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US Fan: United States Need Stoppage Time Goal to Escape Antigua & Barbuda with a Win

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Sorry to rain on the parade, but there's no celebrating this win.

Save me your conversations about the small field, the awful condition of the pitch and the drenching rain storm that soaked all at Sir Vivian Richards Stadium on Friday night. The United States Men's National Team needed a stoppage time goal to escape Antigua & Barbuda with a win. That one sentence tells you plenty about the current state of the Jurgen Klinsmann era. Returning home with three points was vital for the US, and that shouldn't be discounted. With that said, I remain plenty worried about this team after yet another lackluster and largely lifeless performance.

Antigua & Barbuda 1-2 United States: The man

It would be inaccurate to state that Eddie Johnson was the best overall player on the pitch. EJ looked very uneasy during the opening 15 minutes of play, and he was largely a non-factor in the second half leading into stoppage time. It should also be noted that his two goals were created by the two best crosses of the evening, and they were also aided by some horrendous defending.

None of that really matters, though, as Johnson showed exactly why Klinsmann called the Seattle Sounders star into the team. He twice started runs at the perfect time, twice got away from his marker and twice nodded the ball into the back of the net. Johnson's role in Klinsmann's side is to be the point man in the box, the guy who climbs the ladder and at the very least tests the 'keeper multiple times per match. Johnson gave his coach two memorable moments to justify his getting the start on Friday, and you can be sure that he'll again get the nod next Tuesday.

Antigua & Barbuda 1-2 United States: Ugly

Just how bad were the USMNT outside of the two goals? Bad enough that the 2-1 result doesn't change the fact that this was the worst the team has looked since Klinsmann took over in 2011. Guys were reading different genres of novels let alone not on the same page, the back line was badly beaten on four separate occasions that would have resulted in goals had the US been playing a better opponent (you're lying to yourself if you don't realize the United States should have been trailing 3-1 at the start of stoppage time), and the team's best attacking players were seemingly afraid to test a very shaky goalkeeper.

Klinsmann was loud and clear about his plan for US Soccer two summers ago. The USMNT were going to play a more attack-oriented style, one that resulted in fluid play and more goals. That certainly hasn't been the case during World Cup qualifiers. Not until Sacha Kljestan had a go from distance nine minutes from time did it even look like the US were remotely close to finding a second goal. Once again, a Klinsmann-led US team was completely incapable of turning possession into attempts on target, let alone goals. They've got to figure things out and quickly, because the US team that took the field Friday night isn't beating Guatemala, not even at home.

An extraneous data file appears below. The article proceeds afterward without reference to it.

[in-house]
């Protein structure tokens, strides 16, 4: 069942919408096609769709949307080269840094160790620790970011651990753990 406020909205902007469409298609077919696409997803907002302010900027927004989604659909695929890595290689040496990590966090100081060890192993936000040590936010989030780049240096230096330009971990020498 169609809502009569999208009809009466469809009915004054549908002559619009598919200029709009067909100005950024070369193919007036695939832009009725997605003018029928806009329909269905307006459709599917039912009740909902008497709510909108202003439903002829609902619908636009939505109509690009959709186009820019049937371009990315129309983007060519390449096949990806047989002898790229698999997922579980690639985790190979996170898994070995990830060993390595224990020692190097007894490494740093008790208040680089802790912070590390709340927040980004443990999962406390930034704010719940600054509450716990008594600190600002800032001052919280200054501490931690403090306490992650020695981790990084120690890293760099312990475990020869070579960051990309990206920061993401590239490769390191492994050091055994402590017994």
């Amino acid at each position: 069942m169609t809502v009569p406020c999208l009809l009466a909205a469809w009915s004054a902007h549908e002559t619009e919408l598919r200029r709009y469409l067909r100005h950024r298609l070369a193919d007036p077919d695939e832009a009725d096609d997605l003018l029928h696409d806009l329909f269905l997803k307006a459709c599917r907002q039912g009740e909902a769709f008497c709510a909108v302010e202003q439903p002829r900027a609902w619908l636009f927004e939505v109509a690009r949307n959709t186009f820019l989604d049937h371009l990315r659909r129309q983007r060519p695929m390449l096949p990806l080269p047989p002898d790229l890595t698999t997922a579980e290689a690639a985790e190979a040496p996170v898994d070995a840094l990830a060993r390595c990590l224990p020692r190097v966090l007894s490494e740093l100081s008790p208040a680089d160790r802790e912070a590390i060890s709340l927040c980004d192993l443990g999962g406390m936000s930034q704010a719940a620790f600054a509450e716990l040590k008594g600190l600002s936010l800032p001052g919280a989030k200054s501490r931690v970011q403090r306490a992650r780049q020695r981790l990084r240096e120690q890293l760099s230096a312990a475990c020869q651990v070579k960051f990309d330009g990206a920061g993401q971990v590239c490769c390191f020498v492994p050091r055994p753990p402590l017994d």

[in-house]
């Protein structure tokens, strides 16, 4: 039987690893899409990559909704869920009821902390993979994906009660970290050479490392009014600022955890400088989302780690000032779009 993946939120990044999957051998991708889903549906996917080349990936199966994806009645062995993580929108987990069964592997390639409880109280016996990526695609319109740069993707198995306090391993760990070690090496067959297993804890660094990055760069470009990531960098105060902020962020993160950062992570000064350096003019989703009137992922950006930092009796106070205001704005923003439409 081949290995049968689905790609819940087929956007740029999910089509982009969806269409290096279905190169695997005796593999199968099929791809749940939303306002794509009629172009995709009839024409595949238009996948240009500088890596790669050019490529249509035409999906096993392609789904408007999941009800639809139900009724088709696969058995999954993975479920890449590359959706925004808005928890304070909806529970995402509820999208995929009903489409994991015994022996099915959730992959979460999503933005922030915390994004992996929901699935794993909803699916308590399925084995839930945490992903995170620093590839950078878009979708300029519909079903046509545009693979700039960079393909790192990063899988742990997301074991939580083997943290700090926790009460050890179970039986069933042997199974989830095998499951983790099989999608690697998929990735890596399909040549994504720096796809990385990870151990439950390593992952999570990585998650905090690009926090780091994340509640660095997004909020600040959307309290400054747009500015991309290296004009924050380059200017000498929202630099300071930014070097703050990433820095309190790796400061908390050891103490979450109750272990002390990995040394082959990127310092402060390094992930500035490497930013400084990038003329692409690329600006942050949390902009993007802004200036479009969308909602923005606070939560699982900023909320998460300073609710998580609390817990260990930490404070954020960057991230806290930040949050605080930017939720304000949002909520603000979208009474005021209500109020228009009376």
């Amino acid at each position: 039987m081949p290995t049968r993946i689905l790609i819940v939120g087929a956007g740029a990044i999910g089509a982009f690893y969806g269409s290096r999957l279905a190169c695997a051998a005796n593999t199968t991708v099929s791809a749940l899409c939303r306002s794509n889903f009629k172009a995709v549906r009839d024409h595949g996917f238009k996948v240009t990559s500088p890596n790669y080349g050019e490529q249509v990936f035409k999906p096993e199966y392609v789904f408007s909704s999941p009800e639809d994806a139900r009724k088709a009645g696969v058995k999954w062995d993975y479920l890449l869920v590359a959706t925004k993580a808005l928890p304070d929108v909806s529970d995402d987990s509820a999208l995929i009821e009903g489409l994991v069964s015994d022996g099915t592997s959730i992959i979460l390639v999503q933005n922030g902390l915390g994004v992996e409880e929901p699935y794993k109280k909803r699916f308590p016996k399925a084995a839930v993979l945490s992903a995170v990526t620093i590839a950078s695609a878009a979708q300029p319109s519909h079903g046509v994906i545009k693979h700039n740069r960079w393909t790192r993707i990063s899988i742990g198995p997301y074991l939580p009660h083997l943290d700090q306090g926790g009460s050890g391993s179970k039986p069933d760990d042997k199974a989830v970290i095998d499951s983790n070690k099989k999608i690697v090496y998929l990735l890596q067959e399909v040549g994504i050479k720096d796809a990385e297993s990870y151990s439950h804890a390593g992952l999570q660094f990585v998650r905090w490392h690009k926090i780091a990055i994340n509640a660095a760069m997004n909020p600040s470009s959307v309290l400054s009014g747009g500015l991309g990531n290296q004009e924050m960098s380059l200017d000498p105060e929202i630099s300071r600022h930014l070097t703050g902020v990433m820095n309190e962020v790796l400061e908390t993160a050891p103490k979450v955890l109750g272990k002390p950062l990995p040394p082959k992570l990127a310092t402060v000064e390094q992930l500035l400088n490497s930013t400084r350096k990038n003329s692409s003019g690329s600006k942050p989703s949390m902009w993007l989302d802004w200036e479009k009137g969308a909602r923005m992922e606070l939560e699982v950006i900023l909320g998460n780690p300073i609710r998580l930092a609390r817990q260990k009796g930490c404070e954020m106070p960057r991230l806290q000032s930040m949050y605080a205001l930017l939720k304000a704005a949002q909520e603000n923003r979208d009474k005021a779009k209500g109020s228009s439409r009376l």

Antigua & Barbuda 1-2 United States: Miss me yet?

The biggest US Soccer story of the week heading into Friday's match was Jozy Altidore being left off the team. Despite the 2-1 win, I can't help but wonder if Klinsmann will be rethinking that decision over the weekend. Herculez Gomez had his worst game since returning to the national team in 2011, gifting away possession in the final third and displaying a first touch that I'll kindly refer to as "poor." Alan Gordon certainly deserves credit for delivering the pinpoint ball that was headed home by Johnson in stoppage time, but I'm not sure that I want Gordon being the team's best attacking option off the bench when in need of a goal against Guatemala.

Antigua & Barbuda 1-2 United States: Why?

Klinsmann's most curious decision of the evening came eleven minutes into the second half. With the score at 1-1 and the US attack out of sorts, Klinsmann chose to insert Jermaine Jones into the game. Hardly known for his ability to jump-start the midfield's creativity and also holding a yellow, Jones needed just six minutes to make his way into the referee's book after a silly foul eliminated any chance of his taking the pitch against Guatemala.

Whether or not that's actually a good thing for the US is up for debate.

I wouldn't have had any problem with Jones entering the match if the US were winning at the time. I do understand that several lineup mainstays are missing because of injury, but Klinsmann's decision in that moment of Friday's game really shows you the lack of depth in this squad. It's a major concern heading into a contest that isn't a gimme for the US.

Antigua & Barbuda 1-2 United States: Conclusion

Plenty would have to go horribly wrong for the United States to not advance to the next stage of World Cup qualifying. With both Guatemala and the USMNT on ten points in the group after Friday night, Team USA will essentially be hosting a "must draw, would really prefer to win" contest that could ultimately prove to be a one-game playoff for those two sides if Jamaica defeat Antigua & Barbuda on Tuesday (Jamaica are on seven points).

All gloom and doom aside, the United States are right where I expected them to be at this point of the process; one win away on home soil from finishing atop their group. A convincing two or three-goal win for the US on Tuesday would do wonders in making all supporters and analysts forget about just how poorly the team looked when away to A & B. I'd be lying, though, if I said that I wasn't more than a little nervous about next week's qualifier.

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